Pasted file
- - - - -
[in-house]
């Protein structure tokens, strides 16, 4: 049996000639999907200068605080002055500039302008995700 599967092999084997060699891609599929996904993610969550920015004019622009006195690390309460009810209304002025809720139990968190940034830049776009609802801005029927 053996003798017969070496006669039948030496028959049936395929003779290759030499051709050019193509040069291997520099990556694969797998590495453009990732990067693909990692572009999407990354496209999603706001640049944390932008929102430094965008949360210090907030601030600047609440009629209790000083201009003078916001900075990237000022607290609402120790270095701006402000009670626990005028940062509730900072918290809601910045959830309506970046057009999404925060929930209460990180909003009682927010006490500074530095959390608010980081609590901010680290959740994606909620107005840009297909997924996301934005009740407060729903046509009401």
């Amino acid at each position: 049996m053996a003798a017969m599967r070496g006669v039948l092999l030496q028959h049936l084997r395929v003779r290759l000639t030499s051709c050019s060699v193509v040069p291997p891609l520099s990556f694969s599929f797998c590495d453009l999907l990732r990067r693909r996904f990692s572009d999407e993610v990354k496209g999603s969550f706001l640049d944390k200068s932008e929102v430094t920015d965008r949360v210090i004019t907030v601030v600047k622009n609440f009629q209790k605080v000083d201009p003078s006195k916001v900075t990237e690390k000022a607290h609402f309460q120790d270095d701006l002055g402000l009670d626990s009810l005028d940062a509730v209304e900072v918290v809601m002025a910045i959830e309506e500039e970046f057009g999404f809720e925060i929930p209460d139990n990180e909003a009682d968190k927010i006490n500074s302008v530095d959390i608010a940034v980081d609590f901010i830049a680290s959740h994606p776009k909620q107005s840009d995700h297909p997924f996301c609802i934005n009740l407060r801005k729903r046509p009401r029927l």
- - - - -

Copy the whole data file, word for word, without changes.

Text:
[in-house]
């Protein structure tokens, strides 16, 4: 049996000639999907200068605080002055500039302008995700 599967092999084997060699891609599929996904993610969550920015004019622009006195690390309460009810209304002025809720139990968190940034830049776009609802801005029927 053996003798017969070496006669039948030496028959049936395929003779290759030499051709050019193509040069291997520099990556694969797998590495453009990732990067693909990692572009999407990354496209999603706001640049944390932008929102430094965008949360210090907030601030600047609440009629209790000083201009003078916001900075990237000022607290609402120790270095701006402000009670626990005028940062509730900072918290809601910045959830309506970046057009999404925060929930209460990180909003009682927010006490500074530095959390608010980081609590901010680290959740994606909620107005840009297909997924996301934005009740407060729903046509009401």
């Amino acid at each position: 049996m053996a003798a017969m599967r070496g006669v039948l092999l030496q028959h049936l084997r395929v003779r290759l000639t030499s051709c050019s060699v193509v040069p291997p891609l520099s990556f694969s599929f797998c590495d453009l999907l990732r990067r693909r996904f990692s572009d999407e993610v990354k496209g999603s969550f706001l640049d944390k200068s932008e929102v430094t920015d965008r949360v210090i004019t907030v601030v600047k622009n609440f009629q209790k605080v000083d201009p003078s006195k916001v900075t990237e690390k000022a607290h609402f309460q120790d270095d701006l002055g402000l009670d626990s009810l005028d940062a509730v209304e900072v918290v809601m002025a910045i959830e309506e500039e970046f057009g999404f809720e925060i929930p209460d139990n990180e909003a009682d968190k927010i006490n500074s302008v530095d959390i608010a940034v980081d609590f901010i830049a680290s959740h994606p776009k909620q107005s840009d995700h297909p997924f996301c609802i934005n009740l407060r801005k729903r046509p009401r029927l």